The Climate Change Pandemic

A Thought Experiment – Part I

We are living in unique times and we are all handling this Covid-19 pandemic differently. There are parts of it that are scary, sad, crazy but it can also be enlightening. Let’s focus on that for a few minutes – trust me – it will be worth your time!

Let’s ignore the different conspiracies, possibilities and theories, and let’s imagine a world similar to ours. This is a thought experiment remember – so this would can be slightly different than our world.

In this alternate world, things in 2019 are exactly as our world was back in January 2019. The world’s economy is on tear, stocks are up, pipelines are being debated and planned, people are taking holidays, working, and shopping like normal. House prices just won’t stop rising. People are happy.

Of course there is a dark side, carbon emissions are building to dangerous levels and inequality is growing. House prices are out of control and the younger generations and immigrants are struggling to find any work – they turn to the ‘gig economy’ driving Ubers or biking around our food deliveries. Yes, in this alternate earth everything is the same as our planet, except for one difference – in Earth 2, there is a coordinated world leadership. Sure imagine them as you want. Maybe they meet yearly at a Swiss ski resort, or every July at a forested California campground, or maybe weekly in meetings at a Yale Society. Maybe they are the New World Order, or maybe they are the Globalists, or maybe they are just rich and powerful men who pull the levers of power in our society. Let’s call them the Masters of the Universe (MotU), since that is what they aspire to be in this alternate world.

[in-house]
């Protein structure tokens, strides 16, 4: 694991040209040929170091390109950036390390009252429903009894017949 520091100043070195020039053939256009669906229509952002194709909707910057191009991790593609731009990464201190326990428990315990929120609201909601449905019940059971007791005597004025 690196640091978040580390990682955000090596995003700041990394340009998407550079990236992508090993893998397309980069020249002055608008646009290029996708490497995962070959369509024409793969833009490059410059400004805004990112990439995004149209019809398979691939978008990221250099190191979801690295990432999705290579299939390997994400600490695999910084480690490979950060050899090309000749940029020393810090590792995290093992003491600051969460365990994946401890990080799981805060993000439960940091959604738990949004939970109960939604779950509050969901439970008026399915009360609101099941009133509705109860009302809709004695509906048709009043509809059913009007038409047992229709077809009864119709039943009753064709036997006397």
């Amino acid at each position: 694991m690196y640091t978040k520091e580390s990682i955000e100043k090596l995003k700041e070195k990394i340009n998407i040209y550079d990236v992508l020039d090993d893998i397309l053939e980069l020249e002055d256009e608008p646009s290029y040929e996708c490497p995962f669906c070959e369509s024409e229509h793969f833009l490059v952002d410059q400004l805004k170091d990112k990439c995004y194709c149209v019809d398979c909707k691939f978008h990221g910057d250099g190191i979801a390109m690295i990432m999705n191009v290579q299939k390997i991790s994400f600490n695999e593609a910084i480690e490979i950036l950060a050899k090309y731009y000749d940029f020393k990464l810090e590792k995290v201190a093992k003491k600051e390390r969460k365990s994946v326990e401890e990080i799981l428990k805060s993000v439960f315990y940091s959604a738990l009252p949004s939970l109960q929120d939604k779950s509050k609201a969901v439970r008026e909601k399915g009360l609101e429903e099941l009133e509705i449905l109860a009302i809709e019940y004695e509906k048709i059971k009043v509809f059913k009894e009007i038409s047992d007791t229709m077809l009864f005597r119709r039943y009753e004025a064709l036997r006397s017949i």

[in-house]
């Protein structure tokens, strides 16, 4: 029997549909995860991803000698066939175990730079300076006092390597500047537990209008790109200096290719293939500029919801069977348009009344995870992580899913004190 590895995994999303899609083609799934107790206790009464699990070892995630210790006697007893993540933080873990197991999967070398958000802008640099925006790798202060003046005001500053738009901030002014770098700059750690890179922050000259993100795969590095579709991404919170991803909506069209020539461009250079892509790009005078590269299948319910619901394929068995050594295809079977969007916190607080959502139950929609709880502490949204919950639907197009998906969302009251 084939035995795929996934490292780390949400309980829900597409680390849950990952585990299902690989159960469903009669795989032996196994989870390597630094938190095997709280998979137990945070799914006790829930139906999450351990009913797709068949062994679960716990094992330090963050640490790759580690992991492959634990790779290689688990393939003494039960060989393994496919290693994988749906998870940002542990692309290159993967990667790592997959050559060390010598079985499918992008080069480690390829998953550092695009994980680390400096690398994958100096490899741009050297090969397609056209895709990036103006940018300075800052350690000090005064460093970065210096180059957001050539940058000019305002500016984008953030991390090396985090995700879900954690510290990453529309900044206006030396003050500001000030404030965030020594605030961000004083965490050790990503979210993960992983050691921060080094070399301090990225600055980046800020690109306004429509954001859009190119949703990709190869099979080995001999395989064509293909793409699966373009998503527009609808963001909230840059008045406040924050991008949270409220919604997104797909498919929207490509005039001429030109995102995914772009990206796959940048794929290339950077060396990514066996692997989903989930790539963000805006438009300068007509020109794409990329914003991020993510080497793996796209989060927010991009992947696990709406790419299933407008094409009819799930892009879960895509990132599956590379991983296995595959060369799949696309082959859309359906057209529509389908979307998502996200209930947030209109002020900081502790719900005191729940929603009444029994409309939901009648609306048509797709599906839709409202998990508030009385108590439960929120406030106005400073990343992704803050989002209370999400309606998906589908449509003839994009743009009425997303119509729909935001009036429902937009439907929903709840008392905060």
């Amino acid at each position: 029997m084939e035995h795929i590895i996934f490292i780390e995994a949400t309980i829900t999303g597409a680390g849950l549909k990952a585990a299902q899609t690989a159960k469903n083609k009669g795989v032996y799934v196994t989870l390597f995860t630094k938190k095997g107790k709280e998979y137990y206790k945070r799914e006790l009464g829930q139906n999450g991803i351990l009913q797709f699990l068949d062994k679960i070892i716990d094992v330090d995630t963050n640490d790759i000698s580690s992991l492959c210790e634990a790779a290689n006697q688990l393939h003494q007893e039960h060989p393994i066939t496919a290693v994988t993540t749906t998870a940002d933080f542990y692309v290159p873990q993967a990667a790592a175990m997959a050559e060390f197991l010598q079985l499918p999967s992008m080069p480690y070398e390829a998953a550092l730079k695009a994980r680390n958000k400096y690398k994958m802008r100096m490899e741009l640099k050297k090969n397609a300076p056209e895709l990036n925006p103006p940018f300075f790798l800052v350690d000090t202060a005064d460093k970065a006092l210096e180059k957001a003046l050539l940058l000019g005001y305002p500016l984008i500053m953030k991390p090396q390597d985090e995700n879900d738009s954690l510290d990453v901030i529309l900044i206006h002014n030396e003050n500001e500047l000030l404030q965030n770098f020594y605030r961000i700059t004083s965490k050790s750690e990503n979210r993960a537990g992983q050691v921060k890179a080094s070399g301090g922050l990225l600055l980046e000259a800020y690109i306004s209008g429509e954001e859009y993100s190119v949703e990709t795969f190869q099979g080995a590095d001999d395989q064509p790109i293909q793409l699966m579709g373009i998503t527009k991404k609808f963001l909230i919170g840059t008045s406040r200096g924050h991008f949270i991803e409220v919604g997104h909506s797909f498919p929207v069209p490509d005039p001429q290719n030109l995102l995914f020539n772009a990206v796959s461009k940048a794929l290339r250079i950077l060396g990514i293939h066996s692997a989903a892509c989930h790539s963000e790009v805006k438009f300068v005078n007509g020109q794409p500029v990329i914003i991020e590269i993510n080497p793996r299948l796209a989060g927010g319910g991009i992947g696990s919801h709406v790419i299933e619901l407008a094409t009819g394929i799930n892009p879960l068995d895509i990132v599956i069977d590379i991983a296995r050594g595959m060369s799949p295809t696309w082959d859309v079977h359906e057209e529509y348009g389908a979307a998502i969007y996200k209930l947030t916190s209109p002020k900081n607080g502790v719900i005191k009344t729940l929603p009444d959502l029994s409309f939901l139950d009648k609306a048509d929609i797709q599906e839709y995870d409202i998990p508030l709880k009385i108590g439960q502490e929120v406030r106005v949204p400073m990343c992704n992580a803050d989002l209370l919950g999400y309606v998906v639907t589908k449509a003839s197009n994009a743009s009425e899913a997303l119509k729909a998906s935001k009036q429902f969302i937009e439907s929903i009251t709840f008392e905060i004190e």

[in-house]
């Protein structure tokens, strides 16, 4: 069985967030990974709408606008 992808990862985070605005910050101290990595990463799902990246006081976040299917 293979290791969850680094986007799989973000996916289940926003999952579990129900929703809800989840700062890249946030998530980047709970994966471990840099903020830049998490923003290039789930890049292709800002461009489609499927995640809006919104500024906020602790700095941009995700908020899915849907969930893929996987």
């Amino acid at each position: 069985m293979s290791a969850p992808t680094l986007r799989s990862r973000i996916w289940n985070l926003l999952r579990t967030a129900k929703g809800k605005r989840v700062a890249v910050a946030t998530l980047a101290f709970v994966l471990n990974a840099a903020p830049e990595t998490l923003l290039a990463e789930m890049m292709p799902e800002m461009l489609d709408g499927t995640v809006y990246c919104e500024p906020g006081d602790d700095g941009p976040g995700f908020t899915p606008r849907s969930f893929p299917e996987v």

In this alternate reality, these Masters meet every year meet to discuss future business possibilities; they discuss threats to the world, and they discuss solutions.

One year, back about 1990 they listened intently to presentations from some of the worlds leading scientists who came to them with startling news. It’s all over! Yep, the world will probably overheat itself and dry up. Storms will destroy oceanside cities, famine will destroy the country side, civil wars will tear apart society and the world as we know it will cease to exist. These Masters listened to suggestions and unlike current politicians, they understood and agreed upon the severity of the situation.

It was at these meetings that they came up with a plan. They spent the next decade pressuring world governments to cut carbon emissions. They would lobby for carbon pricing, they developed electric cars, nuclear reactors, and solar technology, anything to turn the carbon clock back. They would use the levers of democracy to push society towards a sustainable society.

For ten years the masters pushed democracies. They informed citizen. They educated. They put a price on most carbon and they launched satellites to monitor progress. And for ten long year……… Nothing happened. Citizens scorned elected officials who built bike lanes, they voted out politicians who raised gas taxes, they took green grants and used them not insulate homes, but to renovate and redecorate. They took carbon rebates and bought bigger vehicles, they used tax refunds to travel further – all the while the planets temperture grew closer and closer to the line of no recovery.

When the 11th hour came and the planet was hanging by a thread, the Masters knew they had to act. They knew their democratic efforts had failed. They knew democracy was not strong enough to operate against a selfish majority. They knew democracy could not rebuff the power of desire. They knew the time had come for non-democratic action.

The debated a staged revolt. Maybe they could use eco-terrorists to take control of governments and push back the carbon time bomb. There was not enough of them to make it happen. Gretta was useful and helped their cause but even the innocences of a child could not inspire people to action. This left the Masters with no choice – they could act or they could stand by democracy and let the planet die. The choice was clear.